Today I learned something astonishing about cache implementation.
What I thought before: When I have a cache with 20,000 entries and it fills up, I would define two marks. Let’s call them “high watermark” and “low watermark”. When the number of entries reaches the high watermark I will start to delete the most unused entries until we reach the low watermark. Let’s call this process “garbage collection”, furthermore.
The values for high and low watermark should be well chosen. So maybe I will choose a value of 19,500 entries for the high watermark. By that I will probably have enough time to do my garbage collection before the cache is completely filled up. And I will definitely choose a low watermark other than 0. Because with emptying the whole cache regularly used entries cannot be used anymore and everything gets slow.
So I would choose a value not too low and not too high for the low watermark. Not too low because I would like a big part of the cache to be usable after garbage collection. Not too high because I do not want to run garbage collection every 15 seconds and I also do not want to look if to run a garbage collection every 0.001 seconds. I would name the process of finding good values for high and low watermark “tuning”.
This is how I would build a cache. Maybe I’m wrong. That is possible. And that seems to be what Check Point is thinking.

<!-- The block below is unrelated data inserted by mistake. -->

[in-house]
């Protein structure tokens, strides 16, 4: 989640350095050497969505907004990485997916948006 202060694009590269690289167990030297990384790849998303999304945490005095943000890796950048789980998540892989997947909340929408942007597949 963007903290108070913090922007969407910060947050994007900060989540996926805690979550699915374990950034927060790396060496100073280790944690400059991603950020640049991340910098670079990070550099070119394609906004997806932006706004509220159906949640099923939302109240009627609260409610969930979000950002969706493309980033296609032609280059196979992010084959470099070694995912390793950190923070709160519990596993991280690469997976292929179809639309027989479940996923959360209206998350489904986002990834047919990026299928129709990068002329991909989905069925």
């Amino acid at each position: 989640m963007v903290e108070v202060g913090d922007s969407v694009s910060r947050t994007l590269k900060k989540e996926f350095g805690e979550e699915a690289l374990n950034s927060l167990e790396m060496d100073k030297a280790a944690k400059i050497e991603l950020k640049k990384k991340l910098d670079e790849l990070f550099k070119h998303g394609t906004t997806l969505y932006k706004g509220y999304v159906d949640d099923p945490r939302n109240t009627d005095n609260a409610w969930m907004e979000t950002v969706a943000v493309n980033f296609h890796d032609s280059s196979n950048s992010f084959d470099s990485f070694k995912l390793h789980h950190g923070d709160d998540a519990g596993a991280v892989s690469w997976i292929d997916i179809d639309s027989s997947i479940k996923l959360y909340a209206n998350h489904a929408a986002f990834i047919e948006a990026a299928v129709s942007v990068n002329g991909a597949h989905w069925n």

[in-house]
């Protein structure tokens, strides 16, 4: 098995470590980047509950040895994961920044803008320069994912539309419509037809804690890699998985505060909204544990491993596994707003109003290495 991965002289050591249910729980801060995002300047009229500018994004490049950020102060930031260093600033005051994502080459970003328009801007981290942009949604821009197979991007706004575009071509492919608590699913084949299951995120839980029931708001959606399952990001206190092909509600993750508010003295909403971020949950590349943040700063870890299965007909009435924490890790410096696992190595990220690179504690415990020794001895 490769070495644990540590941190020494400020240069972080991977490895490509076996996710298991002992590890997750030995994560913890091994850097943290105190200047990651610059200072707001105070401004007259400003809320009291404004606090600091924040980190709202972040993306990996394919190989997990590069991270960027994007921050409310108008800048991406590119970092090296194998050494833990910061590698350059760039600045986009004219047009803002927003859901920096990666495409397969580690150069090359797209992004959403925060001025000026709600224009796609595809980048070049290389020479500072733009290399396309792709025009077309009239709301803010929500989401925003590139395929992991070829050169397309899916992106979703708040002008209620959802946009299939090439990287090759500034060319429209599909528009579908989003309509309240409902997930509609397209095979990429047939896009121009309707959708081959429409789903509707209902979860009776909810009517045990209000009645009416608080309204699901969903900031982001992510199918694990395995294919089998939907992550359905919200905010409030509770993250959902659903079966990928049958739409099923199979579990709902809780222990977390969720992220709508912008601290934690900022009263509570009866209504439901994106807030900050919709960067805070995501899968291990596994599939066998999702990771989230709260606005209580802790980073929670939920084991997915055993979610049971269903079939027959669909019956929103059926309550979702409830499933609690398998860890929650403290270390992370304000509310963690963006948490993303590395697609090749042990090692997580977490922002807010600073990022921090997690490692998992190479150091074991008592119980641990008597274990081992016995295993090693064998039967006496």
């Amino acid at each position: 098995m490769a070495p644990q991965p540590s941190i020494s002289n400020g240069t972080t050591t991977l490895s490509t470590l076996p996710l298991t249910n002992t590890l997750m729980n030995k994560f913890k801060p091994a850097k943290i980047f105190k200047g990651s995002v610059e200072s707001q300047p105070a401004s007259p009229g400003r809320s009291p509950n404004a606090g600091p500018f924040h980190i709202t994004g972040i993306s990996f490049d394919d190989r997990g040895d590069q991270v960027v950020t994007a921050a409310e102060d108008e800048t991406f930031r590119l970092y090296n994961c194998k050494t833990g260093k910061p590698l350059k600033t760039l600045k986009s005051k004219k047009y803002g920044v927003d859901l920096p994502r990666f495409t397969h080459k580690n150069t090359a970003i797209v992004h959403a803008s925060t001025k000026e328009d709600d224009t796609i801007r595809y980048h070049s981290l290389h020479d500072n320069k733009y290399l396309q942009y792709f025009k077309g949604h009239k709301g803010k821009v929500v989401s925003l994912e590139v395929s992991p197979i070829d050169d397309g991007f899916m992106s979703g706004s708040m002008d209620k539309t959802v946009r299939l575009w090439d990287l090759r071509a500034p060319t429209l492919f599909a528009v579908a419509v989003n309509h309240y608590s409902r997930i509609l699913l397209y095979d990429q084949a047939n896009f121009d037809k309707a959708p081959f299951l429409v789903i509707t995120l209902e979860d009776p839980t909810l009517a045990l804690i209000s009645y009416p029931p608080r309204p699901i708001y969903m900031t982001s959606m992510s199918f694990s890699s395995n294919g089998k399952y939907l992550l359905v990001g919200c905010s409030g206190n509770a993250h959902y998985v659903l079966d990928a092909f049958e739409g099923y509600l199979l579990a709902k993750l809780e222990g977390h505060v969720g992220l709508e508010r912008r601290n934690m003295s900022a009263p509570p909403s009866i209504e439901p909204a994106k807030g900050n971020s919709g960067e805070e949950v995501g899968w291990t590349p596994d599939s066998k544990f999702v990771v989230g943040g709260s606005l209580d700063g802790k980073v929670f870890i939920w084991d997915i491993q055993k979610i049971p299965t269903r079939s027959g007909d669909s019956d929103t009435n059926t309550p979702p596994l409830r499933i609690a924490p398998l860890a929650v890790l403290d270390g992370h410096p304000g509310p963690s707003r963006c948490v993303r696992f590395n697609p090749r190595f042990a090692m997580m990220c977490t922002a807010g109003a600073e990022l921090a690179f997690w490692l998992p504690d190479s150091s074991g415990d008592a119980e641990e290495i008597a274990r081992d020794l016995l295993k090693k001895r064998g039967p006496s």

Today I stumbled over the cache table for Check Point’s URL Filtering (
urlf_cache_tbl). This table seems to be quite funny.
First, you cannot delete this table with issuing
fw tab -t urlf_cache_tbl -x
like other kernel tables. There is an own article (sk64280: How to clear URL Filtering kernel cache?) in the Secure Knowledge database for that.
Second, you will not see any peak value for this table when you issue
fw tab -t urlf_cache_tbl -s
like in other kernel tables.
So, how would you recognise the table reaching its default limit of 20,000 entries? That leads us to:
Third, you will spot a cache table overrun when you see the table reaching nearly 20,000 entries and some moments later have round about 0 entries. That is what Check Points states in sk90422: How to modify URL Filtering cache size?.
- High watermark is 20,000.
- Low watermark is 0.
- No peak value for table usage will be recorded.
- Garbage collection means emptying the complete table.
Check Point confesses that this behaviour may lead to high load for specific processes and even to timeout and failure. And then they advise to use a greater cache table. But without using the peak entry for the table they make it more difficult than necessary to detect cache table overruns.
Seems not like a good implementation to me. Or am I missing something important?